Cruising slowly in their ramshackle van, the disease detectives prowl the back streets of Los Angeles in search of a contagious hit-and-run artist.
He lived in a makeshift camper. That's all Dave Sullivan and Vanessa Newton-Pulley have to go on. Their tipster, now cooling her heels in the County Jail on some unrelated charge, had bedded down with him shortly before testing positive for syphilis.
One by one, she had rattled off the names of her lovers. But all she recalled of the tryst at 45th Street and Ascot Avenue in South-Central was her companion's first name and a vague description of his rig. Within 90 days--the incubation time for syphilis--the man would be infectious, if he wasn't already. And as he took on new lovers, the daunting task facing the two public health workers would multiply yet again.
And yet half an hour into their search, the two suddenly decide to drop the hunt cold. Already overwhelmed by a mounting caseload, there's simply no more time to canvass the neighborhood for anyone who might have seen the man.
"Sometimes," Newton-Pulley says, "you feel like there's no way to break the chain."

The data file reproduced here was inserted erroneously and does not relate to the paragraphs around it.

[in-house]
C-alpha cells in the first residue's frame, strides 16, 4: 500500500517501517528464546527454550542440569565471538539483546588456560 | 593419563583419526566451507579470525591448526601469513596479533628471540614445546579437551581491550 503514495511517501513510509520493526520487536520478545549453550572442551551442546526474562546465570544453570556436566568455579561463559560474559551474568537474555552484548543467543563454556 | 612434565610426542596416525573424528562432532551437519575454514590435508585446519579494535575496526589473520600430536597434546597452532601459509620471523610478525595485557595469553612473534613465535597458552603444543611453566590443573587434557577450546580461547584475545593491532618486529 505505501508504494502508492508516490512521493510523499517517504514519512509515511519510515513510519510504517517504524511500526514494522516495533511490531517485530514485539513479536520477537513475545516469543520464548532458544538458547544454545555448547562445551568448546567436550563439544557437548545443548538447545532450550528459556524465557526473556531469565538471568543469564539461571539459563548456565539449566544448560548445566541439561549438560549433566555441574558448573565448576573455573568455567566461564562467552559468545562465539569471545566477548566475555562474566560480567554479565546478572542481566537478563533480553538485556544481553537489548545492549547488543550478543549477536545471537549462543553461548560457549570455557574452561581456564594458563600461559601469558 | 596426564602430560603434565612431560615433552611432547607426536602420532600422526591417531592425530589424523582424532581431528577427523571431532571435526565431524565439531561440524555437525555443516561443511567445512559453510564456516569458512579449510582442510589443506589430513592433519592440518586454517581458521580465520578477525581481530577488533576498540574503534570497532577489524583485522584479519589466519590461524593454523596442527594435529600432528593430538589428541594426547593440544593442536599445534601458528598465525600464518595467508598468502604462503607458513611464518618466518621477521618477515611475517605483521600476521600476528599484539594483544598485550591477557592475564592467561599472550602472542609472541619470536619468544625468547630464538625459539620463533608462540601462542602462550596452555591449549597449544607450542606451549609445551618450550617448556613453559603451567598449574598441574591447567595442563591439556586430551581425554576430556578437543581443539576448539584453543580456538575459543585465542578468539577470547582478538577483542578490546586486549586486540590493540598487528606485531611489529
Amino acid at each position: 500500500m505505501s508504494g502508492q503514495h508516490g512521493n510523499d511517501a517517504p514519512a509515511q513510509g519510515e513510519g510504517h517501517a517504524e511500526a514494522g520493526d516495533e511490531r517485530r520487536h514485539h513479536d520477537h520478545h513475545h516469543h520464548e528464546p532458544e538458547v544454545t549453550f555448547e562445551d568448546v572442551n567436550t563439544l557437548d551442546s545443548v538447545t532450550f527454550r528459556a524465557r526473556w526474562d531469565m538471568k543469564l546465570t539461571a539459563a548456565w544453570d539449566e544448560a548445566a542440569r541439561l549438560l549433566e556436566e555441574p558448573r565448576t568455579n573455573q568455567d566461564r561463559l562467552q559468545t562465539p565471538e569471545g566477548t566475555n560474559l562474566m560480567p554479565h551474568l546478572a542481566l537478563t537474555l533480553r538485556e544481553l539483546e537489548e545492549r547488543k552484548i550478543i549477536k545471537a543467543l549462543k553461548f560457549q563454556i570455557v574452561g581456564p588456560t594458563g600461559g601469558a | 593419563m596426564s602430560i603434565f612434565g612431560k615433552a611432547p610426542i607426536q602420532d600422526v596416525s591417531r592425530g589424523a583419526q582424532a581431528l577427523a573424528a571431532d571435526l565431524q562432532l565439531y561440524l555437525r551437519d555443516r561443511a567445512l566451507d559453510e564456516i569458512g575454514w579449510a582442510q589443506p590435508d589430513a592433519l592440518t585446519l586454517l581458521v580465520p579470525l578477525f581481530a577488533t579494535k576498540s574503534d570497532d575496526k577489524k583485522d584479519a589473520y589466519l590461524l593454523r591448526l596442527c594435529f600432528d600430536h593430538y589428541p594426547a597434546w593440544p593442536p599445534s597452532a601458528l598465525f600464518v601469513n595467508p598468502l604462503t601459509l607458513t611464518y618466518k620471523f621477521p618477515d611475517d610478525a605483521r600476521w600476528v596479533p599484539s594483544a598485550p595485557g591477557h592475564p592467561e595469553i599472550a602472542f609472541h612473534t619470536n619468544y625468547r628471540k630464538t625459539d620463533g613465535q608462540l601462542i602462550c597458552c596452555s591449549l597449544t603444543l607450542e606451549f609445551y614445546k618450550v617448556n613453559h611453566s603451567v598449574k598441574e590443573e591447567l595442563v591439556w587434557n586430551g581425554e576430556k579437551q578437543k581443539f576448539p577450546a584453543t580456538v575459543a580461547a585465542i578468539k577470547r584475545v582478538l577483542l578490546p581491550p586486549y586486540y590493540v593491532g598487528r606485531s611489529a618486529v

She has good cause to be frustrated. As venereal disease rates increase nationwide, the number of government health workers is dwindling, a trend experts warn could further jeopardize public safety. The reductions are part of Republican efforts to shift financial responsibility for costly health and welfare programs to state and local agencies.
Newton-Pulley and Sullivan belong to the Los Angeles County Health Department's sexually transmitted disease program, whose force has been reduced by a third--from 38 to 25--in the past three years. Paid by the national Centers for Disease Control and Prevention, their numbers have been slashed with federal budget cuts.
Health officials say the savings come at the expense of a critical mission. The disease intervention specialists--also known as partner notifiers or DIS workers--locate and sometimes treat people who have been exposed to one of a number of venereal diseases spreading across the country like some sexual chain letter. In the face of such grim work, local DIS workers call themselves the DIS Squad.
Former U.S. Surgeon General Joycelyn Elders says the cutbacks reflect a shortsighted government policy that will come back to haunt the American public. "The reason many of these venereal diseases are still around is that we cut programs before we get rid of the problem. And do you know what happens? The diseases come back with a vengeance."